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(Re)Generating Queer Curriculum: Fostering Epistemic Agency Through LGBTQ+ Intergenerational Artmaking
Completed for a Masters of Art in Art Education 2023
As part of Molly’s thesis project, they presented at the School of the Art Institute of Chicago’s Masters of Art in Art Education (MAAE) 2023 Symposium and facilitated a panel discussion with four Dialogue Project members who participated in the research. This video is part of the panel discussion. Seated from left to right are Danie (she/her), Lonnie (he/him), Saida (she/her), Katia (she/they), and Molly (they/she).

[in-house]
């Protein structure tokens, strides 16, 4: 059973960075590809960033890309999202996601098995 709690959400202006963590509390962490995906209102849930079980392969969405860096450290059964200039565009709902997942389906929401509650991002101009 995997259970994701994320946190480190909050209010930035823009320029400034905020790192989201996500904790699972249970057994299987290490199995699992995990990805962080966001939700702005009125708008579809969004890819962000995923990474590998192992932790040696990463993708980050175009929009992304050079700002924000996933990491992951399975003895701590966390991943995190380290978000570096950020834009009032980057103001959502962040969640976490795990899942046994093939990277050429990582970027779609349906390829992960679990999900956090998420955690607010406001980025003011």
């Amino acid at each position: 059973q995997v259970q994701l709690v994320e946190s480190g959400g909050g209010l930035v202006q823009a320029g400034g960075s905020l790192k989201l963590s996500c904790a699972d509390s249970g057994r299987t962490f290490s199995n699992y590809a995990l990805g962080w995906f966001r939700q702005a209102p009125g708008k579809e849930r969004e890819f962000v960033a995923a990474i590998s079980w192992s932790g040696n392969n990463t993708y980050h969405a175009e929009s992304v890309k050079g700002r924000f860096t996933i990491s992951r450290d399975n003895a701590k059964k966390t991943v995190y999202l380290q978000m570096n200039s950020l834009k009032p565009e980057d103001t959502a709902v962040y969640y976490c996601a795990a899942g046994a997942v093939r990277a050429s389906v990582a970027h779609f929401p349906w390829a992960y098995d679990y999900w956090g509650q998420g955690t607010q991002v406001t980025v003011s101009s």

Research summary: The goal of this thesis project was to explore the potential for an LGBTQ+ intergenerational collaborative arts-based curriculum to foster epistemic agency in 32 LGBTQ+ students and older adults. Within epistemology, epistemic agency describes minoritized individuals’ ability to see themselves and other community members as agents who can access, learn from, and be affirmed in the value of their own and each other’s lived experiences. Within education theory, epistemic agency describes individuals’ ability to self-direct their learning processes and bolster their capacity for knowledge creation. In this study, I suggested an equivalency between these understandings within the context of LGBTQ+ epistemic agency and proposed intergenerational collaborative artmaking as a possible method. I tested the viability of this method by co-creating, activating, and evaluating an LGBTQ+ intergenerational arts-based curriculum in partnership with The LGBTQ+ Intergenerational Dialogue Project. This three-part study spanned three semesters and included a week-long public art exhibition featuring participants’ artworks. Data collection involved two sets of interviews conducted at the curriculum’s mid- and endpoints. The resulting 50 interviews produced a majority of responses indicating that engaging in LGBTQ+ intergenerational collaborative artmaking increased participants’ feelings of epistemic agency. This increase was primarily demonstrated by participants’ use of language communicating greater confidence and recognition of the value of their knowledge as it was created, shared, and expressed through their artworks. These responses illustrated the positive impacts the curriculum and public exhibition had on participants, with a majority citing the exhibition’s reception as a catalyst for their heightened feelings of epistemic agency. These findings place new emphasis on the importance of sharing-out one’s work in the process of fostering epistemic agency and forward intergenerational collaborative artmaking as a viable method for further research on LGBTQ+ epistemic agency.